Don't you just love it when elected officials see themselves as so much better than the rest of us? The latest example of this is five "lawmakers/breakers" who are too busy to file their income taxes. Republican former Speaker of the House Lance Cargill owned up to the violation by blaming his accountant! It's always impressive when the general blames the troops. When that didn't work, he resigned as speaker.


He's joined by Reps. Don Armes, Ryan McMullen, Jabar Shumate and Sen. Connie Johnson. Using the Cargill defense of delegating blame, Johnson's excuse was that a divorce somehow kept her from filing her taxes "¦  for three years.


We learned that Rep. Dan Sullivan hasn't paid $7,000 in property taxes because of health and personal issues. Funny how all the rest of us with health or personal problems have to adhere to the law. One or more of this group has complained about being criticized for not complying with the law, about how he or she was singled out because of high visibility. Gen. Norman Schwarzkopf said it best: "The higher up a monkey climbs, the easier it is to see its ass."


Have you ever noticed how people campaigning for office always criticize their opponents as bums, lawbreakers, liberals, tax-raisers " while defining themselves as "Christians," conservatives, tax-cutters?


Candidates always paint themselves as being everyday men and women, raised poor, who want to represent us little people and defend us from big business and unresponsive, wasteful government. Elect them and they'll take on the fat cats. Instead, they become intoxicated by the power that comes with the office.


Have you ever noticed corporate presidents are addressed by their first names, in spite of the fact that they are the most powerful people in companies? Compare that to elected officials, who love being addressed as senator, representative, commissioner. Upon election or even the indication they might be elected, they develop legions of new friends.


Lobbyists and representatives from the business community, education, unions, utilities and law firms shower elected officials and those who could be elected with gifts, invitations to parties, ball games and concerts. Why? To buy influence. Chances are those new friends never bought those same people as much as a cup of coffee before they had any power or titles. It's those titles and a false sense of importance that lead elected officials to see themselves as too important to worry about paying their taxes.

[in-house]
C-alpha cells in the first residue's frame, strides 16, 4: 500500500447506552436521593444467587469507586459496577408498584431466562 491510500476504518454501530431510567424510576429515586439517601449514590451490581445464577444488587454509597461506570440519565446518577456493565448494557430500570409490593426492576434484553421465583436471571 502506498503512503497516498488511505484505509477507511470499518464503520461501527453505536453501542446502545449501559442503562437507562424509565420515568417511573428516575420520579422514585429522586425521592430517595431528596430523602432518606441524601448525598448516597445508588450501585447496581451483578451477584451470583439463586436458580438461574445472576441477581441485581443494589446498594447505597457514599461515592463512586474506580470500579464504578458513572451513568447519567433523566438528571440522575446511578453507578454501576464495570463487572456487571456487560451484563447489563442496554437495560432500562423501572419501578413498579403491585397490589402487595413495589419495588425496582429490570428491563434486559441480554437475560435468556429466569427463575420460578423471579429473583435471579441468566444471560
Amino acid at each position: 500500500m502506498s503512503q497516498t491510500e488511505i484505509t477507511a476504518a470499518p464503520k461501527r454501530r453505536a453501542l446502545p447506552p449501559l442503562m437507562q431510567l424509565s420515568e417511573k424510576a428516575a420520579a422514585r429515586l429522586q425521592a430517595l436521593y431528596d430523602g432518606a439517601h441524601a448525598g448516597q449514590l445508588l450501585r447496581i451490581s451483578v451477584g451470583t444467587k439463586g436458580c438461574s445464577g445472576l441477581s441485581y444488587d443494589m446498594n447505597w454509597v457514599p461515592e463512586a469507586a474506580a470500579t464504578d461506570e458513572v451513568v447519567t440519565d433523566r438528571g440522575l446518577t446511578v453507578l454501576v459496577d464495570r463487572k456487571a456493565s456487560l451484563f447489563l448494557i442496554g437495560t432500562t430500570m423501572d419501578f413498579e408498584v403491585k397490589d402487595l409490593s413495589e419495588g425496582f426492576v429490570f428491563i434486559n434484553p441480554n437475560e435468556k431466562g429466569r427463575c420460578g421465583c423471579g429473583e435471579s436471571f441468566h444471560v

How is it we all have to purchase our tickets to university games and events, but elected officials get them for free? When's the last time a lobbyist invited you out for dinner? Did you receive any free centennial clothing or tickets to a bowl game from a lobbyist? Has a union given you any money to help you do anything?


Elected officials are supposed to be leaders, role models and, most of all, law-abiding citizens. Anyone can make a mistake, and people do file their taxes late. However, if you're an elected official, at least have the courage to take responsibility for your own behavior. Don't blame your divorcing wife or husband, accountant or the fact you're busy. We're all busy " and you're no better than any of us.


Orza is dean of the Meinders School of Business at Oklahoma City University.

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Vince Orza

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